Nicky Gumbel.2016. Questions of Life: Alpha. Nashville: Thomas Nelson.
Review by Stephen W. Hiemstra
Books about the fundamentals of the Christian faith fascinate me. No two of these books are remotely similar even though they presumably cover the same topics. The topics remain similar but the manner in which we approach them needs to ring true in different times and places. This makes the Alpha approach remarkable because it appeals to so many different people in different times and places. Nicky Gumbel’s book, Questions of Life, sets forth these objectives:
“This book attempts to answer some of the key questions at the heart of the Christian faith. It is based on Alpha, which is designed for non-churchgoers, those seeking to find out more about Christianity, and those who have recently come to faith in Jesus Christ.”(ix)
Audaciously, Gumbel starts citing his own objections to the Christian faith: it’s boring, untrue, and irrelevant (11-12).
Background and Organization
Nicky Gumbel is an author, founder of Alpha, and an Anglican priest serving in one of the UK’s largest congregations. He studied at Hill House and Eton College, read law at Trinity College, Cambridge, and studied theology at Wycliffe Hall, Oxford. Other books by Gumbel include: The Jesus Lifestyle, Searching Issues, and A Life Worth Living.
Gumbel’s Questions of Life is organized in fifteen chapters preceded by a preface and Foreword, and followed by endnotes. The chapter titles are:
- “Is there more to Life than This?
- Who is Jesus?
- Why Did Jesus Die?
- How Can I have Faith?
- Why and How Do I Pray?
- Why and How Should I Read the Bible?
- How Does God Guide Us?
- Who is the Holy Spirit?
- What Does the Holy Spirit Do?
- How Can I Be Filled with the Holy Spirit?
- How Can I Resist Evil?
- Why and How Should I Tell Others?
- Does God Heal Today?
- What About the Church?
- How Can I Make the Most of the Rest of My Life?”(v)
The chapters follow the Alpha course outline and provide content for small group discussion and sermon presentation. Some chapters include cartoon illustrations.
The Alpha focus on non-Christians and Christians who do not attend church regularly helps explain the plain-English language, the choice of topics chosen and the large number of stories suitable as sermon illustrations. This audience, sometimes described as seekers, stumble over “churchy” words and misconceptions of the Gospel story. Even among believers it is perhaps rare to participate actively in a small group.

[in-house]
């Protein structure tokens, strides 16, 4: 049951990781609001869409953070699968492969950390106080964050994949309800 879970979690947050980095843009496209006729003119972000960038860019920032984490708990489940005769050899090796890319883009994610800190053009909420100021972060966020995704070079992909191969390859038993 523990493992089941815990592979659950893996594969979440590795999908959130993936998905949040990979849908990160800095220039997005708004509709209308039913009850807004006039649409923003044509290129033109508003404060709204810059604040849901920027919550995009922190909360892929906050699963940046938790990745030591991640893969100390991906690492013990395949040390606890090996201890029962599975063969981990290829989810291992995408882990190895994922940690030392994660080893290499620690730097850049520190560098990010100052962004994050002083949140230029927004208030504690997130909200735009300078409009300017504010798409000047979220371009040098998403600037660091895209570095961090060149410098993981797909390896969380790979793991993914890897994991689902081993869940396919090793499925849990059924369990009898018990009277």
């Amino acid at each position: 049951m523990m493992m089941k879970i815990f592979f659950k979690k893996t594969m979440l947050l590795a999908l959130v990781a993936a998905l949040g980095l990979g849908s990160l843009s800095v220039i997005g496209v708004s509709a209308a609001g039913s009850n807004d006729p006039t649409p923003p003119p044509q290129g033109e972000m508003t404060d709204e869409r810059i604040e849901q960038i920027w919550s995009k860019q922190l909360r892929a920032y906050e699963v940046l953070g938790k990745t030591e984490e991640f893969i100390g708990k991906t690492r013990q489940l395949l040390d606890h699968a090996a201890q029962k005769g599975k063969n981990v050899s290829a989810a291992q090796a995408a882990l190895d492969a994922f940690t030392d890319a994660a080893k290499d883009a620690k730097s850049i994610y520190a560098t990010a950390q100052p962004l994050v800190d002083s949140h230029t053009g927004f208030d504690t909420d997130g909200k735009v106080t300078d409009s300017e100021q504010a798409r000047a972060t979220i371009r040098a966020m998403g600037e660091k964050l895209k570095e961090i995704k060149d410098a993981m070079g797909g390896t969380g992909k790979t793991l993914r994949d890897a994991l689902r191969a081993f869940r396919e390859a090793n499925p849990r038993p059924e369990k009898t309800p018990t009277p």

Every effort is made to avoid placing people in an awkward position. A non-believer may find prayer intimidating or even discussing personal questions about what they believe or do not believe. Small group leaders are accordingly encouraged to giving everyone an opportunity to participate in discussions without being pushy about it or putting people on the spot. The illustration of a circle game of passing a beach ball around is a template for group discussions.
The Anglican origins of Alpha show up in the choice of topics. Among Presbyterians discussions about the Holy Spirit are usually brief—Alpha devotes about four chapters to the Holy Spirit (chapters 7-10)—have generally been skeptical about spiritual healing (chapter 13) and avoid discussions of sin and evil (chapter 1). The Anglican willingness to broach these subjects came as a pleasant surprise.
How and Why Do I Pray?
Gumble’s chapter on prayer provides a good illustration of this book’s contribution. Personal prayer is a Christian distinctive in that many religions suggest prayer, but it is a transcendent God and, for that reason, prayer tends to be formulaic, not spontaneous. Think of Moslem lined up for Friday prayer and reciting Surahs from the Koran.
Personal prayer is harder because it is a deeply theological activity. I have often said that my prayer book (Everyday Prayers for Everyday People) is my most theological book. Gumble notes that before he came to faith, he recited mostly child formula prayers and mostly prayed in times of crisis (62). Now he focuses on his relationship with his heavenly father (63). While some people find relationships easy, many people today find intimacy generally hard and especially hard in a. lonely, technological society that does not encourage development of social skills. What do you say to your heavenly father when conversation with your earthly friends and relationship is strained and infrequent? Gumbel walks his reader through the Lord’s prayer, petition by petition (63-73).
Nicky Gumbel’s book, Questions of Life, is an accessible and helpful book. Small groups may find this book useful even outside of a formal Alpha course. I used it to prepare as an Alpha group leader. I also appreciated the head’s up on sermon material, which helped drill the subject matter in more deeply. Nonbelievers may find this book an excellent way to become familiar with the Christian faith before walking into an unfamiliar church.
Gumbel Answers Faith Questions
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Author site: http://www.StephenWHiemstra.net, Publisher site: http://www.T2Pneuma.com.